Section II. Status of Religious Freedom
The Basic Law (Constitution) provides for freedom of religion, and the Government generally respected this right in practice with some exceptions. The Federal Government sought to protect this right in full and did not tolerate its abuse either by governmental or private actors; however, discrimination against and unequal treatment of some minority religious groups remained a problem at the local level, in part because of the legal/constitutional structure of church-state relations. The structure for managing church-state relations, established in 1949, has been gradually adapting to the country's increasingly diverse religious composition.
Religious organizations are not required to register with the state, and groups may organize themselves for private religious purposes without constraint. However, most religious organizations are registered and treated as nonprofit associations, which enjoy a degree of tax-exempt status. State-level authorities review registration submissions and routinely grant tax-exempt status. Their decisions are subject to judicial review. Organizations must provide evidence, through their own statutes, history, and activities, that they are a religion. Local tax offices occasionally conduct reviews of tax-exempt status.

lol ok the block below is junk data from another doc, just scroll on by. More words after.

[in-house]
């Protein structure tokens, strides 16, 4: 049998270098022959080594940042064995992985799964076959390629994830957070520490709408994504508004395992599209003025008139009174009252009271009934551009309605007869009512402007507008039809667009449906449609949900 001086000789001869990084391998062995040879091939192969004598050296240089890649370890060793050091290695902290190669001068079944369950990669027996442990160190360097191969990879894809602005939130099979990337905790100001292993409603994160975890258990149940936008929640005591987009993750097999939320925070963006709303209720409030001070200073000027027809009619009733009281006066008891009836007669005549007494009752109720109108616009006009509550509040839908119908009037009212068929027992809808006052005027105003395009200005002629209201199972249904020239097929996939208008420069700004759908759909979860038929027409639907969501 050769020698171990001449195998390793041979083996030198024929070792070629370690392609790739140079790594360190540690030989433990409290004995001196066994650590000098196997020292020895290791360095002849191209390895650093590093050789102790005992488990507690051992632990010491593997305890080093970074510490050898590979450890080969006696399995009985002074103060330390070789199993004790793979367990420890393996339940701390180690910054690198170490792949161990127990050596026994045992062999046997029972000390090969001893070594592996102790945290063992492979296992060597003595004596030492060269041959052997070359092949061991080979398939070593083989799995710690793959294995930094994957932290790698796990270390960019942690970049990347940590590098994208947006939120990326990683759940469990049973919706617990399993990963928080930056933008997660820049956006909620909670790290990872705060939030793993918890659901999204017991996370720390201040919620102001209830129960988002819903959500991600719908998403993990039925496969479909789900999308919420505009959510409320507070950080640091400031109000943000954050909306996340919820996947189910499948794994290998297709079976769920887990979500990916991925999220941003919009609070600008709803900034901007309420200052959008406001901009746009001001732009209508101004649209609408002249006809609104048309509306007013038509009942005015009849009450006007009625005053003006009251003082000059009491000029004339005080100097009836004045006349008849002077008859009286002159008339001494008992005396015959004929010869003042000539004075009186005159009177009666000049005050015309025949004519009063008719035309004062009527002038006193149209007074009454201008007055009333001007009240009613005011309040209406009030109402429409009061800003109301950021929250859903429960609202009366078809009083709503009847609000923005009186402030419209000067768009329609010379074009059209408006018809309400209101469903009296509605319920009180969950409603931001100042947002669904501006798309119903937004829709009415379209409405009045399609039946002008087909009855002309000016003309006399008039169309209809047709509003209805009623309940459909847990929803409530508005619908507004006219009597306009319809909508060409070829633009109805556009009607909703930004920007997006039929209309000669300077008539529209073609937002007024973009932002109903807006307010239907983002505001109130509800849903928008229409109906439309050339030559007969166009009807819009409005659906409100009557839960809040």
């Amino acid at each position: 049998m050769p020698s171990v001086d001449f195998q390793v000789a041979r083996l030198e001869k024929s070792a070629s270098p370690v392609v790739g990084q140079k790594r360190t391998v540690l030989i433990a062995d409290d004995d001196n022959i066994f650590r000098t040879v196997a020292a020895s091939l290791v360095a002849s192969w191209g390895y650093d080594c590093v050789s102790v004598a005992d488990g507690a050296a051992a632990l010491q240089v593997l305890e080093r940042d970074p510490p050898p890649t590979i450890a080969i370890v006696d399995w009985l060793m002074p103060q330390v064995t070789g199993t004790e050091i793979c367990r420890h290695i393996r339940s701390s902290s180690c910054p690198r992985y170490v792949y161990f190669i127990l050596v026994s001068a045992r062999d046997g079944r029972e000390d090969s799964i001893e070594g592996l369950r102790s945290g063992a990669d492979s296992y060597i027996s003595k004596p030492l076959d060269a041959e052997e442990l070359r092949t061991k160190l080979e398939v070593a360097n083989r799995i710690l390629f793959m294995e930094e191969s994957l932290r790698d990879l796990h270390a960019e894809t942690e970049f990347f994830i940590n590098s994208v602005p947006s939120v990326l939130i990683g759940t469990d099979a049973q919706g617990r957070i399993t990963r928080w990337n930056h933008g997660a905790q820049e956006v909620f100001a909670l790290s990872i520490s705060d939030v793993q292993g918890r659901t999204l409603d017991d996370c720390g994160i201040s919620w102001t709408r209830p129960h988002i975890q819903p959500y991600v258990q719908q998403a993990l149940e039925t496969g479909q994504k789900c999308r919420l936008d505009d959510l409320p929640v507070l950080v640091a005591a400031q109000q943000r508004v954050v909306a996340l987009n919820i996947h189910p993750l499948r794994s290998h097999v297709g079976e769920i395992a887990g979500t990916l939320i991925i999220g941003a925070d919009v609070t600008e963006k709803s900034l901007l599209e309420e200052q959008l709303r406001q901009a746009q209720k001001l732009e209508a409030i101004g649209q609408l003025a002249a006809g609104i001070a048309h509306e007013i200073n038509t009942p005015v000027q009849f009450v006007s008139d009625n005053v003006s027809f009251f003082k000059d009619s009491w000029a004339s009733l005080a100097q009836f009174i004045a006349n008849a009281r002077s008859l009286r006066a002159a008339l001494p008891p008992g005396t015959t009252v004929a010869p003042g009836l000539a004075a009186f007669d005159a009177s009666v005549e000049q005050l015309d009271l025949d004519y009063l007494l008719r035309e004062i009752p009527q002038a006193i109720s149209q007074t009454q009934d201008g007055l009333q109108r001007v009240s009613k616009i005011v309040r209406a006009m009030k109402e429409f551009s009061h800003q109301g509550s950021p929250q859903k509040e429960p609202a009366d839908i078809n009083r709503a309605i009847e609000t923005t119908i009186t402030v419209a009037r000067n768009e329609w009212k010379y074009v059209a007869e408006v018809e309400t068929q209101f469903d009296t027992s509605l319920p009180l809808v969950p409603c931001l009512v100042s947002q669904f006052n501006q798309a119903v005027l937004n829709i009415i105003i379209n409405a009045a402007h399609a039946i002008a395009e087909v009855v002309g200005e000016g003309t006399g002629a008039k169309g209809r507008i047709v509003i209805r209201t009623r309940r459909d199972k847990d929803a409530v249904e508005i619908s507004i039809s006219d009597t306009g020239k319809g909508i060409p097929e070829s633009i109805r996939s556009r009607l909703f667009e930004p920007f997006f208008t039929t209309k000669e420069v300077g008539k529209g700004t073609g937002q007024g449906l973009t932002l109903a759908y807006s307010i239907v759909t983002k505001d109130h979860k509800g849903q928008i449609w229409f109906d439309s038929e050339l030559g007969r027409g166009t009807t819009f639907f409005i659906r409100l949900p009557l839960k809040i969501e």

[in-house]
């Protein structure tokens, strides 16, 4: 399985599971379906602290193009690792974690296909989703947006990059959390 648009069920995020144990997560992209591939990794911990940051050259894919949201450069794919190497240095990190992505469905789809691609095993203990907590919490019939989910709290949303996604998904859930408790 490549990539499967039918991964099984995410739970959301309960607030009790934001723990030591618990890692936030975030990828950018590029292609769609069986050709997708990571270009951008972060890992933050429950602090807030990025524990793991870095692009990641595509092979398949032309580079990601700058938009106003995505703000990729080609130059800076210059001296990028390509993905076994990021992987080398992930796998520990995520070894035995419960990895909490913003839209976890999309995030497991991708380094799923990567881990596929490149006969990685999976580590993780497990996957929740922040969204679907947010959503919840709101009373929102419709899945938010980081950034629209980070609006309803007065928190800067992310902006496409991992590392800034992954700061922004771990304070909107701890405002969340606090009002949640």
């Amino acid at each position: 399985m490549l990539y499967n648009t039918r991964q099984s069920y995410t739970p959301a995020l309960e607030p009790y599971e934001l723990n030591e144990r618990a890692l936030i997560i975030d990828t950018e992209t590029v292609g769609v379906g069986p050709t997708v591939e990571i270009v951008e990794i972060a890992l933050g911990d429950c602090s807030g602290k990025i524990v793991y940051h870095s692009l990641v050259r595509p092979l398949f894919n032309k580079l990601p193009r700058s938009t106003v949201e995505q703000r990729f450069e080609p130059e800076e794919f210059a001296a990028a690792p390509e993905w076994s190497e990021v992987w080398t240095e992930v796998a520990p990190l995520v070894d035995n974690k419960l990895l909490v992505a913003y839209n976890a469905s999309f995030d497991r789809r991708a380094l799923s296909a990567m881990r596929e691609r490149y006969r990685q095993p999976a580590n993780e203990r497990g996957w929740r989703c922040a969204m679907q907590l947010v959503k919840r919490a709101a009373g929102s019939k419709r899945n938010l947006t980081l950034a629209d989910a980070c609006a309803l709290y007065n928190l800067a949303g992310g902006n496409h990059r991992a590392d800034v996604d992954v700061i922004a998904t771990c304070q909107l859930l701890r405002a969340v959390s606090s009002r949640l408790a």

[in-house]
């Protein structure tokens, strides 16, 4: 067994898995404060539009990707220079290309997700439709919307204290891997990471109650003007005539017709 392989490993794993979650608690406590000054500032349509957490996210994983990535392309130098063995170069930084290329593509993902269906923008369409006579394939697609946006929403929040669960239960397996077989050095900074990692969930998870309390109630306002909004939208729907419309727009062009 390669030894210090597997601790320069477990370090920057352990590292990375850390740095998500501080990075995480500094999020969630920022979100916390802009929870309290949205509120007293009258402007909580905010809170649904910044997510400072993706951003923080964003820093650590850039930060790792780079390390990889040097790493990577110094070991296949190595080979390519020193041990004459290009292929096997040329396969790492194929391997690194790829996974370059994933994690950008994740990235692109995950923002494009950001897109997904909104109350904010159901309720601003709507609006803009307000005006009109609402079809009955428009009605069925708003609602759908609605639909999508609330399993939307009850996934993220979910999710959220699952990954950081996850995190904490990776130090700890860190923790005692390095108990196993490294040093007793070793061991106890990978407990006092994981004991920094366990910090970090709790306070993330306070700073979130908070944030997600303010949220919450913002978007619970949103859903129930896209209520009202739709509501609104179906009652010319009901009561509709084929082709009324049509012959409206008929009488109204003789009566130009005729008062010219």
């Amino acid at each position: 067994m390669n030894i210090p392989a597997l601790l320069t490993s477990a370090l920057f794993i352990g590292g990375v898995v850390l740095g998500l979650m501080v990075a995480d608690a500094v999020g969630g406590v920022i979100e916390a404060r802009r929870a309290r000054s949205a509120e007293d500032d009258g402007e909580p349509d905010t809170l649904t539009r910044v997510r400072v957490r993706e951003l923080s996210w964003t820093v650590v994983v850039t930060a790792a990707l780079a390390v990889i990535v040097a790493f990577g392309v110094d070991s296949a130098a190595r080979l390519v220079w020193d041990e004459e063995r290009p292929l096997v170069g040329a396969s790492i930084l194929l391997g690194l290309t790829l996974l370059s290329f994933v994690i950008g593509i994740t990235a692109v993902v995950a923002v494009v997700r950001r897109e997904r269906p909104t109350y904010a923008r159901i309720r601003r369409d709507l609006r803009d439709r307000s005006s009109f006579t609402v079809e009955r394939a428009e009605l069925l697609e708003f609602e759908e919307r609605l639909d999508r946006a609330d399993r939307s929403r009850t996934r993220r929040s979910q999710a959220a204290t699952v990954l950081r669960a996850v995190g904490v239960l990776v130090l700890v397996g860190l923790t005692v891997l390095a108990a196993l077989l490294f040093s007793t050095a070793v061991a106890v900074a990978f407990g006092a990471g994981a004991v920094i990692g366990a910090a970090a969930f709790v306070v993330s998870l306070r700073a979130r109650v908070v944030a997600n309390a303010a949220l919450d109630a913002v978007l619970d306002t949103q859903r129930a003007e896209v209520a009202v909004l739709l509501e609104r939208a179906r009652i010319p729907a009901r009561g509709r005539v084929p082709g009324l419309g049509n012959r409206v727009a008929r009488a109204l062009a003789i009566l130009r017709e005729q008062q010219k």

Religion and state are separate, although a special partnership exists between the state and those religious communities that have the status of a "corporation under public law." Any religious organization may request that it be granted "public law corporation" status, which, among other things, entitles it to name prison, hospital, and military chaplains and to levy a tithe (averaging 9 percent of income tax) on its members that the state collects. Public law corporations pay a fee to the Government for this tax service; not all avail themselves of it. The decision to grant public law corporation status is made at the state level based on certain requirements, including an assurance of permanence, the size of the organization, and an indication that the organization is not hostile to the constitutional order or fundamental rights. An estimated 180 religious groups have been granted public law corporation status, including the Evangelical and Catholic Churches, the Jewish community, Mormons, Seventh-day Adventists, Mennonites, Baptists, Methodists, Christian Scientists, and the Salvation Army. In June 2006, after a ten-year legal effort by the Jehovah's Witnesses organization, the State of Berlin granted the organization public corporation status, but other states had not done so.